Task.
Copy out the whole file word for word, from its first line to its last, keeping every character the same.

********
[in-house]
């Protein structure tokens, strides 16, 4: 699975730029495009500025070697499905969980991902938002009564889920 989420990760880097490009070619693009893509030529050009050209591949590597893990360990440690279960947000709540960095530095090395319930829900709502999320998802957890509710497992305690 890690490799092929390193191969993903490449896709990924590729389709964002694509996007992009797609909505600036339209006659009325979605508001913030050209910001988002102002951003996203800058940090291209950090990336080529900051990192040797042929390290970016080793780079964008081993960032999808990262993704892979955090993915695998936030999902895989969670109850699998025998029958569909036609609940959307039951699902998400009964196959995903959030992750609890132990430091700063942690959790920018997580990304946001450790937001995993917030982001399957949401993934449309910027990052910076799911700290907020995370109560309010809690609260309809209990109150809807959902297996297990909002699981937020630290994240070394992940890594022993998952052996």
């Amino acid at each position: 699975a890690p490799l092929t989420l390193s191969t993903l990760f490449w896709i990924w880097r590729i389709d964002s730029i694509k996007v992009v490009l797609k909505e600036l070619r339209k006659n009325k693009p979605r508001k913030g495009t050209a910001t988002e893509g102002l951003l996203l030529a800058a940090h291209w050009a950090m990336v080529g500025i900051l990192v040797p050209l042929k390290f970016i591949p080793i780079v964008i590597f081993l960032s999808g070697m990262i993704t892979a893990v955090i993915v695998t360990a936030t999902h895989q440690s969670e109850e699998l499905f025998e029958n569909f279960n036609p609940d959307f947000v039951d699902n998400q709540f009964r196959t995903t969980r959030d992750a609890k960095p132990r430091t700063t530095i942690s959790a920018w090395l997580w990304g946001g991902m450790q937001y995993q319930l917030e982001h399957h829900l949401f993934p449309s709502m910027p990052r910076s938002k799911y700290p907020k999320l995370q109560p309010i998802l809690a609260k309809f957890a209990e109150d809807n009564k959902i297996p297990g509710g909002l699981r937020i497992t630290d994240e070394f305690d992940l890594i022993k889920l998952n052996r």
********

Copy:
[in-house]
């Protein structure tokens, strides 16, 4: 699975730029495009500025070697499905969980991902938002009564889920 989420990760880097490009070619693009893509030529050009050209591949590597893990360990440690279960947000709540960095530095090395319930829900709502999320998802957890509710497992305690 890690490799092929390193191969993903490449896709990924590729389709964002694509996007992009797609909505600036339209006659009325979605508001913030050209910001988002102002951003996203800058940090291209950090990336080529900051990192040797042929390290970016080793780079964008081993960032999808990262993704892979955090993915695998936030999902895989969670109850699998025998029958569909036609609940959307039951699902998400009964196959995903959030992750609890132990430091700063942690959790920018997580990304946001450790937001995993917030982001399957949401993934449309910027990052910076799911700290907020995370109560309010809690609260309809209990109150809807959902297996297990909002699981937020630290994240070394992940890594022993998952052996």
């Amino acid at each position: 699975a890690p490799l092929t989420l390193s191969t993903l990760f490449w896709i990924w880097r590729i389709d964002s730029i694509k996007v992009v490009l797609k909505e600036l070619r339209k006659n009325k693009p979605r508001k913030g495009t050209a910001t988002e893509g102002l951003l996203l030529a800058a940090h291209w050009a950090m990336v080529g500025i900051l990192v040797p050209l042929k390290f970016i591949p080793i780079v964008i590597f081993l960032s999808g070697m990262i993704t892979a893990v955090i993915v695998t360990a936030t999902h895989q440690s969670e109850e699998l499905f025998e029958n569909f279960n036609p609940d959307f947000v039951d699902n998400q709540f009964r196959t995903t969980r959030d992750a609890k960095p132990r430091t700063t530095i942690s959790a920018w090395l997580w990304g946001g991902m450790q937001y995993q319930l917030e982001h399957h829900l949401f993934p449309s709502m910027p990052r910076s938002k799911y700290p907020k999320l995370q109560p309010i998802l809690a609260k309809f957890a209990e109150d809807n009564k959902i297996p297990g509710g909002l699981r937020i497992t630290d994240e070394f305690d992940l890594i022993k889920l998952n052996r």